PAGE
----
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Allowing the Use of Physical Assets As Collateral to Obtain Trade Finance

Updated: Dec 22, 2020

As the cornerstone of international trade, trade finance enables importers and exporters to transact business through trade while mitigating many of the risk factors, such as delayed payments. However, as we have flagged before, the access to trade finance is not a fair game, especially for small and medium-sized businesses that are not able to afford the lengthy and complicated loan processes required by financial institutions.

With our mission of advancing the role of freight forwarders in mind, last year we launched our TradeForward ™ platform to facilitate the process of finding a trade partner, securing financing, and completing a transaction. Today, we continue to research partnerships and innovations that could help us achieve our goal: to place freight forwarders at the center of trade finance.

With the intention of understanding more about the options available, we saw and admired the work of MakerDAO in the DeFi scene and reached out to its Head of Business Development in Europe, Gustav Arentoft, to learn more about how their advancements could be applied in logistics and allow the access of trade finance for freight forwarders.

Here's what we learned from Gustav:

1. Congrats on the launch of multi-collateral DAI. We understand it may allow the use of physical assets as collateral. Can you elaborate on how this could work in practice?

Gustav: Thank you. One of the major innovations with Multi-Collateral Dai is the potential to use multiple types of digital assets as collateral, including digital representations of real-world, physical assets. As a starting point, all the collateral types that are allowed into the Maker Protocol must be voted in by the community (those individuals holding and voting with MKR, the governance token).

Should the decentralized governance of the Maker Protocol decide to allow physical or legacy world assets, there will need to be a legal construct that enables certain actions for the collateral and specifies what the asset can be used for. From the Maker Foundation’s perspective, we have seen a number of early-stage solutions to these issues being discussed, with different projects launching pilots as well. For instance, Paperchain, a company focused on providing streaming-related data analytics for musicians, did their pilot late last year.

If a user has physical assets, they will need a custodial solution. With shipping, you don't actually need to put an asset somewhere else because you own an asset that is usually an asset is being transported from A to B. In those cases the user should make sure that they have legal representation or document that gives them a way to claim the goods.

One could also collateralize the payment, the future revenue of proceedings and possibly get trade financing. The options here are endless, and I am super excited to see what future paths the community chooses to follow.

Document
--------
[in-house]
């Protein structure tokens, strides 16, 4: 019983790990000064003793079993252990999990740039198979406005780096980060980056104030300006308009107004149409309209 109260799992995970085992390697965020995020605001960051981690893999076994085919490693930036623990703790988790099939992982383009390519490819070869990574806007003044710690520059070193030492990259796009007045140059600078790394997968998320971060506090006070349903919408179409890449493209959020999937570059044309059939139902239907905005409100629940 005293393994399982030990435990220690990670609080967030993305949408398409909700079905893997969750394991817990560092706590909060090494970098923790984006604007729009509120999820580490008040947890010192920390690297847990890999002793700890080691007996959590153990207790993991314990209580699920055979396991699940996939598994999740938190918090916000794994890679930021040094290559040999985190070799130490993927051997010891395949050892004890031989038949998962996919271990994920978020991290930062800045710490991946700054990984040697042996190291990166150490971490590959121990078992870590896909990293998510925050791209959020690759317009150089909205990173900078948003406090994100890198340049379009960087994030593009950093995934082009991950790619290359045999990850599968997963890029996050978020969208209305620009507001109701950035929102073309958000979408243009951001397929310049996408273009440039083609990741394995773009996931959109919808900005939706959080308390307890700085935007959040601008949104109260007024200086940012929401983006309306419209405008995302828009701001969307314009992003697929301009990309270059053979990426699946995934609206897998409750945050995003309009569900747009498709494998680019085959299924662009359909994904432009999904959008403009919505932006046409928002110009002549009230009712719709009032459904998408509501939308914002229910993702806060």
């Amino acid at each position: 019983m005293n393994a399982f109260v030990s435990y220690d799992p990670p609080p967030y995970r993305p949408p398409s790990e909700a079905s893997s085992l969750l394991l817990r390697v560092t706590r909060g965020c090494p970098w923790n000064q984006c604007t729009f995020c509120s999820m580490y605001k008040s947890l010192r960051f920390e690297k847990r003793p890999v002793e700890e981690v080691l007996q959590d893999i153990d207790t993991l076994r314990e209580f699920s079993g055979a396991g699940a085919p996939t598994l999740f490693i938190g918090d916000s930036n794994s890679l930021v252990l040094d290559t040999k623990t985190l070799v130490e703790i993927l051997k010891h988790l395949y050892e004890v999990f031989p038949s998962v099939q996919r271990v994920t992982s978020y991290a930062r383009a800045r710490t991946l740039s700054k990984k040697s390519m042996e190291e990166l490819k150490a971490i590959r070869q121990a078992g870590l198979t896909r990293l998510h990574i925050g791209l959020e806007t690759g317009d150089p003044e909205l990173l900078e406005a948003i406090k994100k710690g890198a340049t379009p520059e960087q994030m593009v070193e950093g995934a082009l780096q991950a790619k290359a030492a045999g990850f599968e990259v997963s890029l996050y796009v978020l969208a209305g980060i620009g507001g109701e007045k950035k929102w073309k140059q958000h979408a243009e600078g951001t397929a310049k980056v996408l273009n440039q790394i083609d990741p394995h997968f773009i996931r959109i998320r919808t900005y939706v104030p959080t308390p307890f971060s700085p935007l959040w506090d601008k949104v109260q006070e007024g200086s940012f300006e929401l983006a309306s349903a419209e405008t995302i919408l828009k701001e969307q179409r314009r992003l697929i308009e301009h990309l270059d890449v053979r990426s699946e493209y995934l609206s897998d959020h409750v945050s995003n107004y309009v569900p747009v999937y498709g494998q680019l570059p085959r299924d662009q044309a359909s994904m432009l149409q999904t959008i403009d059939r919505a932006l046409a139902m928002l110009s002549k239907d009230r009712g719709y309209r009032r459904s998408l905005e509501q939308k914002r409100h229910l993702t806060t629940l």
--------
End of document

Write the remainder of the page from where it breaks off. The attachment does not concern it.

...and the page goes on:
2. At ConsolFreight, we have recently launched a Proof of Concept that mitigates the risk associated with trade finance, where forwarders hold custody of the goods being transported as they are used as collateral in order for shippers to obtain purchasing finance while the goods are in transit, how viable you foresee using these real assets with verified value as collateral on the Maker network?

Gustav: In the Maker system, MKR holders vote in all acceptable collateral types (and the parameters per collateral type). That said, I definitely believe that is a strong use case. Freight forwarders are looking for liquidity and have physical assets that they can use to get credit. With the right frameworks developed, Maker can facilitate specific actions within the financial system.

Normally you have a large inefficiency whenever you deal with invoice financing because the company supplying it either needs to borrow money from the bank or from someone else.

In the Maker system, people, assuming they have pre-approved collateral, can create liquidating directly. That means you don't really have a financial obligation to another entity, instead of based on the pre-set parameters that were set during the approval process, you can interact directly with the Maker Protocol’s smart contracts.

3. How would the percentage of the asset value be decided on if it will be included as a potential collateral type?

Gustav: Before an asset is approved for usage in the Maker Protocol it has to go through the system’s decentralized governance process.

The Maker Foundation’s interim risk team and members of the community perform risk analysis on the potential collateral types and report on their findings to the community, which votes on whether to allow the collateral into the system. If the collateral is accepted, the community also decides on different parameters for how those assets can be used.

4. How do you envision this type of opportunity provided by technology to benefit the freight forwarding industry and why should freight forwarders pay attention?

Gustav: Using blockchain is a big opportunity for freight forwarders. It creates efficiencies and access that is impossible in the legacy financial system.

As we see more things move onto the blockchain, it will also be easier to assess and value those assets. This will create more efficient systems, better finance options, and an overall stronger and more transparent supply chain.

To learn more about Maker, their products and technology, visit their information page here.

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